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10 financial products that are 'money-wasters'

Which? has released a list of 10 financial products that offer poor value for money, cost more than they save, or turn out to be useless Photo: PA

Consumer watchdog Which? has released a list of the 10 financial products that waste consumers' the most money.

The 10 financial products that offer poor value for money, cost more than they save, or turn out to be useless when you come to claim:

  • 1. Extended warranties. These are sold with electronics products to offer 'peace of mind' - but only 2% of TVs need repairing in their first five years, and customers are often misled about what damage they actually cover
  • 2. Charity credit cards. These let you give as you spend with no extra cost, but they are not the most efficient way to donate. Most people would be better off getting the best cash-back credit card and donating the extra each month
  • 3. Gift cards or vouchers. Not a bad gift if the value is small, but administrators of bankrupt companies have no obligation to accept them
  • 4. Healthcare cash plans. These let you reclaim a percentage of the cost of everyday medical treatments such as dental check-ups and eye tests. But unless you are a very heavy user, you will end up paying more in premiums than you receive in benefits
Giving cash or buying a present may be a less 'risky' option than vouchers, according to Which? Credit: PA
  • 5. ID fraud protection policies. These claim to cover fraudulent transactions made on your bank account. But banks cover their users for losses due to fraud unless they can prove you have acted with gross negligence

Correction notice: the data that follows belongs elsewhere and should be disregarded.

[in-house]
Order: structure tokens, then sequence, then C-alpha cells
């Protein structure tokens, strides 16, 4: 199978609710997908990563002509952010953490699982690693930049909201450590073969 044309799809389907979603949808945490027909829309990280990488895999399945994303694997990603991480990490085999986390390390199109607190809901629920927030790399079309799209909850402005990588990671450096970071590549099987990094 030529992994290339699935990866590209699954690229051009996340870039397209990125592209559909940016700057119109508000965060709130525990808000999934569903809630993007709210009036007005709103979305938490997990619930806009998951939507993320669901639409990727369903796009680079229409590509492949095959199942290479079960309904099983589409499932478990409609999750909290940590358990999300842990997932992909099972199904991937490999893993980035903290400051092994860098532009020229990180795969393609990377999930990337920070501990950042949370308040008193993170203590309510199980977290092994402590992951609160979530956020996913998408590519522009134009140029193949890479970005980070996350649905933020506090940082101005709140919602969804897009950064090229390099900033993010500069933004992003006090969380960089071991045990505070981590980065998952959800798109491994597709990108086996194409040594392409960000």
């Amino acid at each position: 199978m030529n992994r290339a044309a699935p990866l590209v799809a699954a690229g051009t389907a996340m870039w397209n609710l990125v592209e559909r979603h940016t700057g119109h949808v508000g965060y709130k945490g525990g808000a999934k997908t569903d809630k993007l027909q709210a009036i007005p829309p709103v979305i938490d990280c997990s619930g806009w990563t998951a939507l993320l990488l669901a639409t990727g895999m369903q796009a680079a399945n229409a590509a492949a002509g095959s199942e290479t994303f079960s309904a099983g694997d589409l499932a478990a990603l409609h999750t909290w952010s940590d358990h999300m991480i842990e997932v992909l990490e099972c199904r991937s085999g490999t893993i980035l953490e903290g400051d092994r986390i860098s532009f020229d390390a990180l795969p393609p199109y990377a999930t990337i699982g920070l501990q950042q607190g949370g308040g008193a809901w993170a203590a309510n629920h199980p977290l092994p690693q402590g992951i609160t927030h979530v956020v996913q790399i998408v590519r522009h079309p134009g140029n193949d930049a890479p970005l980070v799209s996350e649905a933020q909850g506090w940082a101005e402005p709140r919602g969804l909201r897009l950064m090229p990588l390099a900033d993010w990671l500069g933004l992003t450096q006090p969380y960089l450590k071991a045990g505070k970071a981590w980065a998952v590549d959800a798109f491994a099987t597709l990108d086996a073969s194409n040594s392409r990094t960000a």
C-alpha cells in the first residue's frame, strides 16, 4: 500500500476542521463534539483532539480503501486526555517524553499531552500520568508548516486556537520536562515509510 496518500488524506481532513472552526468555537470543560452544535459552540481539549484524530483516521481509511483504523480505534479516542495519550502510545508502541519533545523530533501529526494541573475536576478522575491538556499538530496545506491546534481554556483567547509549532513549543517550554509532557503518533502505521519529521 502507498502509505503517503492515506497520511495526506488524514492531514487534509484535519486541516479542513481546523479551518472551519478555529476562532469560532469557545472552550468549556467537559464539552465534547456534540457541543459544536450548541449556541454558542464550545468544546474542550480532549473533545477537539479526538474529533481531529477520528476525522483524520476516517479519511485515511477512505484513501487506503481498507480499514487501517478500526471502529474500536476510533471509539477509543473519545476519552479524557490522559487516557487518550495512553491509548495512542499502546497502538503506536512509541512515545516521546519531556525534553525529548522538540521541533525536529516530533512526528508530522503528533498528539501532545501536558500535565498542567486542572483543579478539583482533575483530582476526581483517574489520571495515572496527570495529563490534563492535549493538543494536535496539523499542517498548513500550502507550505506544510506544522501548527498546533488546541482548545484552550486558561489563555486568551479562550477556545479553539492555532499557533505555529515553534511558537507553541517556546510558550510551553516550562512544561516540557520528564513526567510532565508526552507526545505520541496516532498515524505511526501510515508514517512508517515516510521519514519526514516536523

• 6. Expensive tracker funds. Tracker funds let you invest across a group of companies and follow their fortunes, but some charge two or three times the going rate to manage your money - which might eat into your returns
  • 7. Structured deposits. These are sold as low-risk investments, but are almost always beaten by best rate fixed-rate bonds. In 2012 they were often sold without proper advice on returns and charges
  • 8. Over-50s insurance plans. These pay out a lump sum at death, but in most cases they pay out less than you could have saved in an Isa over the same period
  • 9. Paid-for debt management. These help you manage your debts and establish plans to pay the money back. But charities such as StepChange do the same thing for free. In October, the Office of Fair Trading revoked the licences of three debt management companies for poor transparency and misleading information
  • 10. Card protection. These claim to cover stolen cards or stolen car keys. But their services are available already, either from your bank as part of the service or from insurers at cheaper prices (eg car key insurance as part of car insurance).